Following the successful completion of ‘har-ghar-bijli’ under the Saubhagya scheme the Government and its agencies working in the field of power generation and supply are now eying to place mini and micro grids in Jharkhand. The grids would be localised and may be energised through solar or personalised hydel plants.
The grids have come on priority next for the agencies like Jharkhand Bijli Vitaran Nigam Limited (JBVNL) and Jharkhand Renewable Energy Development Agency (JREDA) which have taken a lead in ensuring power connections to every household even through standalone solar system.
“Localised power generation is the need of the hour, especially in the State like ours where large part is inaccessible in nature and tough to erect permanent power grid. We are coming up with a draft mini-grid policy which would be presented before the Government for final approval. Mini grids are necessary so that far flung villages can be fed with power from the supplementary localised sources,” said JREDA Director cum Managing Director of JUSNL Niranjan Kumar addressing a seminar organised by Center for Energy and Environment Development (CEED) on Tuesday.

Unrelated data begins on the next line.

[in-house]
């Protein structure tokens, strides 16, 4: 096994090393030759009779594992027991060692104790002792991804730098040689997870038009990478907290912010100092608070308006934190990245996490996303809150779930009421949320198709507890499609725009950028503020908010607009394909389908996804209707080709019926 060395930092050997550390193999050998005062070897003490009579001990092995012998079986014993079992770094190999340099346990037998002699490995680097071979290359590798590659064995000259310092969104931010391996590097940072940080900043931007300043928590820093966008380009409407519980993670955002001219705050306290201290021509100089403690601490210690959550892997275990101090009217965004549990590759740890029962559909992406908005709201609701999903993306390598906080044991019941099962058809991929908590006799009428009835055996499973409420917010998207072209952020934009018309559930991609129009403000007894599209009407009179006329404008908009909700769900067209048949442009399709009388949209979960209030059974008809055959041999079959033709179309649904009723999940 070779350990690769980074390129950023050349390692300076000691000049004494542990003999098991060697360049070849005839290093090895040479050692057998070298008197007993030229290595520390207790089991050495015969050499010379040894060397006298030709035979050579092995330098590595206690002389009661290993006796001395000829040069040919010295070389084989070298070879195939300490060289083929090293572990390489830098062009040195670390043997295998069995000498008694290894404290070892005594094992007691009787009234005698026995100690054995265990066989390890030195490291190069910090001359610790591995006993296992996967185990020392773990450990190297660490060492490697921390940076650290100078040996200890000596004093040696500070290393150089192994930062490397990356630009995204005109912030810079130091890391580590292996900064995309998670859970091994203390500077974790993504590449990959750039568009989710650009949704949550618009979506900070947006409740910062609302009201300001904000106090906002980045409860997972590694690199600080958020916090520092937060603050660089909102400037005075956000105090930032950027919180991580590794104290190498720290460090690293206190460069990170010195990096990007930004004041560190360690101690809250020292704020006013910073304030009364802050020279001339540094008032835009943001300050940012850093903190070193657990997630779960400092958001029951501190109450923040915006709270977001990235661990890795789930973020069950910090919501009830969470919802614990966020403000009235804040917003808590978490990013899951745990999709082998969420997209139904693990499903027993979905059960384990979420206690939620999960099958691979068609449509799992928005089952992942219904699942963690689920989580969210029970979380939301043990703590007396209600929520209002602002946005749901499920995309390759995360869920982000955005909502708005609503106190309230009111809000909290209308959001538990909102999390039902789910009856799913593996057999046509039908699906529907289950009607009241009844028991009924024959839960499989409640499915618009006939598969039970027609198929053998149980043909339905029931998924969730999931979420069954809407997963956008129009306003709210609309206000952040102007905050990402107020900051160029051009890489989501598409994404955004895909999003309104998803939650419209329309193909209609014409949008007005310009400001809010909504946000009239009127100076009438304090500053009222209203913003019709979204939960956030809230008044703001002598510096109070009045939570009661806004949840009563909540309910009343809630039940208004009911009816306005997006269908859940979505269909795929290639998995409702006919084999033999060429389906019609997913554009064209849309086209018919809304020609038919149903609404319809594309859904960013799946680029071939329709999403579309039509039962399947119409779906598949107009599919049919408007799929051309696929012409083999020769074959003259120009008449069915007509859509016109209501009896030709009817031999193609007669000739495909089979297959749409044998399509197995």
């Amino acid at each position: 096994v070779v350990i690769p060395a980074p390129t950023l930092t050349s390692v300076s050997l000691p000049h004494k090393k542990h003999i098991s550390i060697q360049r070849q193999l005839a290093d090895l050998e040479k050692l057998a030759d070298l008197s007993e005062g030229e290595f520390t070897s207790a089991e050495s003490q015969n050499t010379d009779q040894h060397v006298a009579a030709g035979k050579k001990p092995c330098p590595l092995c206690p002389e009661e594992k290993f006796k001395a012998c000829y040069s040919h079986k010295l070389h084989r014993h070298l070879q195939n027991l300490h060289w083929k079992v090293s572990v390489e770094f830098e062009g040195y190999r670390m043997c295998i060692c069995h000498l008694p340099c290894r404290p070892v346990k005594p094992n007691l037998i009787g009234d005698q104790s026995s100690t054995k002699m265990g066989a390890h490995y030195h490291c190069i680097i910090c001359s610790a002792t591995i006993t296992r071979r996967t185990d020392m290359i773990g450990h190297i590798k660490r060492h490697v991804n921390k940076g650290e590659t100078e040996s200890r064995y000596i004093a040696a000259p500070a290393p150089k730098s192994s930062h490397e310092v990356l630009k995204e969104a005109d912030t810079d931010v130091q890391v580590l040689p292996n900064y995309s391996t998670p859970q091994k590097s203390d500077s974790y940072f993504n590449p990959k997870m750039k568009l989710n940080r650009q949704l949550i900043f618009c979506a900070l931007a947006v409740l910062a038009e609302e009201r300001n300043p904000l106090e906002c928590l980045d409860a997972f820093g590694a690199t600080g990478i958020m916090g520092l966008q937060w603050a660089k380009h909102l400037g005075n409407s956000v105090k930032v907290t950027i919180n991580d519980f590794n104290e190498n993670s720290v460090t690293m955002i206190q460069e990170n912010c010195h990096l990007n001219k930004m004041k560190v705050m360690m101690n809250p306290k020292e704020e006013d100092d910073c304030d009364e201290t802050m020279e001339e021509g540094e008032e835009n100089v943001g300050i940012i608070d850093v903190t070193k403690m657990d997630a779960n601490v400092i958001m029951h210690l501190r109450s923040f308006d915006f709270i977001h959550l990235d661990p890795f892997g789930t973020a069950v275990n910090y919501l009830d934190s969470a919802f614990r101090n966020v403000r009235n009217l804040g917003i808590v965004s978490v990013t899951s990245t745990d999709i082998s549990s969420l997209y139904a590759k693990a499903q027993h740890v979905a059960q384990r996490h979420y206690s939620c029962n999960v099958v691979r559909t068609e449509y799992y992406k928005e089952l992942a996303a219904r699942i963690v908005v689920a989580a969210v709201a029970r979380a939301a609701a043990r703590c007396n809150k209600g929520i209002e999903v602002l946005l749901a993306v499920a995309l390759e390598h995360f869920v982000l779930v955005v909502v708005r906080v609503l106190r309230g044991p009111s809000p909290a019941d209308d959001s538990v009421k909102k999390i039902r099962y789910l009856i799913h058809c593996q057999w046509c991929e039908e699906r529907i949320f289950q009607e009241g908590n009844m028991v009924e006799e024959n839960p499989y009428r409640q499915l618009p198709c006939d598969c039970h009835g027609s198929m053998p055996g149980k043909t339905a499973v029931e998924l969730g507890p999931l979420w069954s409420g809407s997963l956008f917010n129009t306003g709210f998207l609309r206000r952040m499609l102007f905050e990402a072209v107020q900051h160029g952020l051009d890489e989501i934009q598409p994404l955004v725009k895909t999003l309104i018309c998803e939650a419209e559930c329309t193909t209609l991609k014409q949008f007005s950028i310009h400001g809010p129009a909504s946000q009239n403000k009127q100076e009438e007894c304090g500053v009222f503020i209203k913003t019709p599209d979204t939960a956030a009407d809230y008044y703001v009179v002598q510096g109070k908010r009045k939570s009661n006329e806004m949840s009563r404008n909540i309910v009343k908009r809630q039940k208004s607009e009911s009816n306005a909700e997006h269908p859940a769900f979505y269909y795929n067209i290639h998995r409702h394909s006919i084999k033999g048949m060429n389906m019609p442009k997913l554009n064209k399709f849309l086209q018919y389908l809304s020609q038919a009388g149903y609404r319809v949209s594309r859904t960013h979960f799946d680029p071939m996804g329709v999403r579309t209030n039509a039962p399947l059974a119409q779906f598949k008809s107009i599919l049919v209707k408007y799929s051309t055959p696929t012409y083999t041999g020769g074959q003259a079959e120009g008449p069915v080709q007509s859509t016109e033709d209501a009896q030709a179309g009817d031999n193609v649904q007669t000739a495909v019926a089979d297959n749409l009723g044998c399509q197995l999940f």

Feedbacks coming in after the State attained complete electrification this December by taking power connection to the last village suggest that electricity demand is set to go two to three folds in the next three to four years.
Moreover the JREDA model is making available power to six to eight hours a day only through its battery based solar system, both by grid or standalone. JREDA has been given responsibility to cover 212 villages where grid connectivity was not possible.
“We need additional power to feed the grid presently and in future also. Since main grids are difficult to reach to hundreds of villages the mini-grids based on alternate sources of power can play a complimentary role. This way we can also replace the traditional source of power with green sources,” added Niranjan Kumar.
As per estimates demand of power is all set to reach 6000 MW in the next four-five years in Jharkhand which, the think tank at the Government level believe, would be requiring decentralisation of power.
“Solar farming right up to the village level is going to be promoted. We have seen the Center backing ‘Kusum’ scheme aggressively.
If farmers would take up solar farming and produce power more than their personal consumption then there should be a localised grid to distribute it locally. We have couple of years with us when the mini-grids can be in place. This also pave way for private investors to come,” said Project Director with JREDA Arvind Kumar.
Terming it a happy situation Chief Engineer with JBVNL Sunil Thakur said that alternate sources feeding the grid would lessen the burden on the discom as well as the Government. “Common people or farmer harvesting more renewable power is a win-win situation for us. At one hand load on our grid would lessen and on the other the Government would save its precious subsidy being provided,” he said.